Gun maker stocks have been on the buy lists of many analysts and investors for some time now. That's because historically, an election year brings a surge in demand for guns as people are not sure how the newly-elected president will tackle existing gun laws. However, what needs to be decided is whether it is too late to buy the stocks now or is there still a surprise round of price appreciation left in these stocks for investors?
The latest news of a decline in the number of applications for handgun purchases, and a decline in the growth of FBI background checks, has led the market to believe that the craze of stocking guns might be nearing its end after experiencing a whole year of exponential growth.
FBI Background Checks
The spike in the 2011 scores shows that the election year definitely drives demand for guns. We mentioned in our previous article how different candidates will impact the demand for guns in the future. President Obama has always been against relaxed gun laws and it is expected that he will tighten the laws if he is re-elected, something that he could not do in his current tenure.
Relaxed gun laws have been widely criticized, especially after the shooting rampage in Arizona in 2011 in which 6 people were killed and 13 injured, including Democratic Representative Gabrielle Giffords. It was found out that the alleged criminal, Jared Loughner, used a gun that he had legally purchased from a sporting goods store despite being actively involved in disruptive behavior before the shooting incident. July's incident in Aurora, Colorado was another one that allowed Obama to exploit the situation in order to push for gun control.
The FBI's background checks are basically a process of responding to identification record requests in which details of criminals are included. The fingerprints of criminals are associated with an arrest or criminal activity. FBI background checks are still going on, and 14.7% greater on a YoY basis. Their growth, however, has slowed down after showing 20%+ growth rates since May. The 14.7% growth for September is the second lowest, but still more than the 10.7% growth witnessed in April this year. Michael Greene, a senior analyst at Forrester Research, believes that the FBI background checks are a valid barometer for nationwide gun sales. In fact, they are the best available proxy for retail firearms sales.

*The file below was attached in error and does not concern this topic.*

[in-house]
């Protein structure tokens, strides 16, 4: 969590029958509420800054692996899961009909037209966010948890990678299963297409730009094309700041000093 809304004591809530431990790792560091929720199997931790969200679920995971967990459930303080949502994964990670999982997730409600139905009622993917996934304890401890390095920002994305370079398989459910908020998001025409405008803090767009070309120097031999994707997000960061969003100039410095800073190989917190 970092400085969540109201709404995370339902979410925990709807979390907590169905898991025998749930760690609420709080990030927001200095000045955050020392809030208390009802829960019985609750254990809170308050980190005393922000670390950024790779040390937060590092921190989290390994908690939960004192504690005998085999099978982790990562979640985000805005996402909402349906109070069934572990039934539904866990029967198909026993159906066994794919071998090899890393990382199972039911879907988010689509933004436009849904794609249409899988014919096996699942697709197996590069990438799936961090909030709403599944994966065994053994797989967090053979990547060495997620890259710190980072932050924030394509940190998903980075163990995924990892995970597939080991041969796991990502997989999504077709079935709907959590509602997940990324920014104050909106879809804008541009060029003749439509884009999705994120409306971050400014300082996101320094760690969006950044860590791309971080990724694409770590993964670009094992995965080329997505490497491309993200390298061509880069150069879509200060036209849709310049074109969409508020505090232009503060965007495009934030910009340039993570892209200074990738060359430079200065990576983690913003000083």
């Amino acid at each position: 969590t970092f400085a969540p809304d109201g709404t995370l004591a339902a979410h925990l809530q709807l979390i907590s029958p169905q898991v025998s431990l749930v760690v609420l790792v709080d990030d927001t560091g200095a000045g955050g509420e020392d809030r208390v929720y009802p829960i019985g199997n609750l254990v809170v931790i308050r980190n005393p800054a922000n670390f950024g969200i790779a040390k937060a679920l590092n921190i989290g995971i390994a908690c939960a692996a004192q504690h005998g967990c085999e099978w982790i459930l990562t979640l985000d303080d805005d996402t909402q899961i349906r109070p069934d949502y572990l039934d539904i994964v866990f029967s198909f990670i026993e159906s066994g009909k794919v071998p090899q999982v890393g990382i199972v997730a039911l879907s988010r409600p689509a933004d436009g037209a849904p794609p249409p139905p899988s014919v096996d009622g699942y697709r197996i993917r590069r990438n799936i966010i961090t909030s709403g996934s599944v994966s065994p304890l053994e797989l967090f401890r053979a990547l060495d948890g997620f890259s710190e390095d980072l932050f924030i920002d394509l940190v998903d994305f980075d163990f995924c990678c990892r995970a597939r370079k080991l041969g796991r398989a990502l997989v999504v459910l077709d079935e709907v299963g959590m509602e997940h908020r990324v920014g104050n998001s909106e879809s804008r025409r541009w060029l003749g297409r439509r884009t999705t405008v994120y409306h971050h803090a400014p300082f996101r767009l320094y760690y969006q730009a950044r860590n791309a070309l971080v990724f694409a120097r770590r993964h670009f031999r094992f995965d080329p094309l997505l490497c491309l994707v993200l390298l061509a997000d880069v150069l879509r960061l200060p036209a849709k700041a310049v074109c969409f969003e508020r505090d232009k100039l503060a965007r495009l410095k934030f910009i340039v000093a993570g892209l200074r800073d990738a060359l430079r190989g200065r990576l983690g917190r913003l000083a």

After the news of a reduction in background checks, both gun stocks; Smith & Wesson (SWHC) and Sturm, Ruger & Company (NYSE:RGR) were down by 4.5% and 2.35%, respectively.
The FBI background checks remain apt. Gun owners and enthusiasts have already shown the intent to rush to stores to buy firearms and ammunition in anticipation of Obama's re-election. In a recent poll held by the Pew Research Centre, 51% of voters picked Obama, while only 29% expected Mitt Romney to win the elections.
However, the market believes that Obama's re-election may not mean sustainable growth for the stocks. It might bring a quarter or two of good demand and earnings, but a guns control law by Obama will significantly decrease the sales for RGR, SWHC and many other non-listed gun manufacturers.
Bulls still think that these manufacturers have built strong backlogs, which means that their earnings will not be hit as hard as anticipated by bears. In May, SWHC reported a backlog of $392 million, up by 163% YoY, whereas RGR had a backlog of 1.1 million units.
Bulls have another viewpoint as well. They believe that demand for guns is up, not only because of the election year but also because of rising safety concerns after the unemployment rate hovered above the 8% mark for quite some time. Cowen & Co analyst, in a CNBC program, commented that there is a broader acceptance of gun usage and more target shooting in society than ever before.
RGR and SWHC both had a tremendously successful year, with YTD performances of 42% and 139%, respectively. SWHC witnessed a 600% rise in its first quarter earnings, from 4 cents to 28 cents this year, beating forecast by 10 cents. Sales rose by 48% to $136 million. The company is relying on its new M&P line of light polymer frame pistols for future sales. The company forecasts sales at $130 million-to-$135 million, well above the Street's estimate of $115 million.
RGR recently produced its one-millionth firearm this year (at a record pace), and is well on its way to break its own record of producing 1,114,700 firearms in a year. In the last four quarters, RGR's EPS grew by 81%, 80%, 88% and 63%. For this quarter, analysts see a 43% rise, meaning that EPS will be 80 cents a share.
Given that the odds favor Obama's re-election, we still maintain our buy recommendation on both the stocks for the short-run.
Disclosure: I have no positions in any stocks mentioned, and no plans to initiate any positions within the next 72 hours.
Business relationship disclosure: The article has been written by Qineqt's Industrials Analyst. Qineqt is not receiving compensation for it (other than from Seeking Alpha). Qineqt has no business relationship with any company whose stock is mentioned in this article.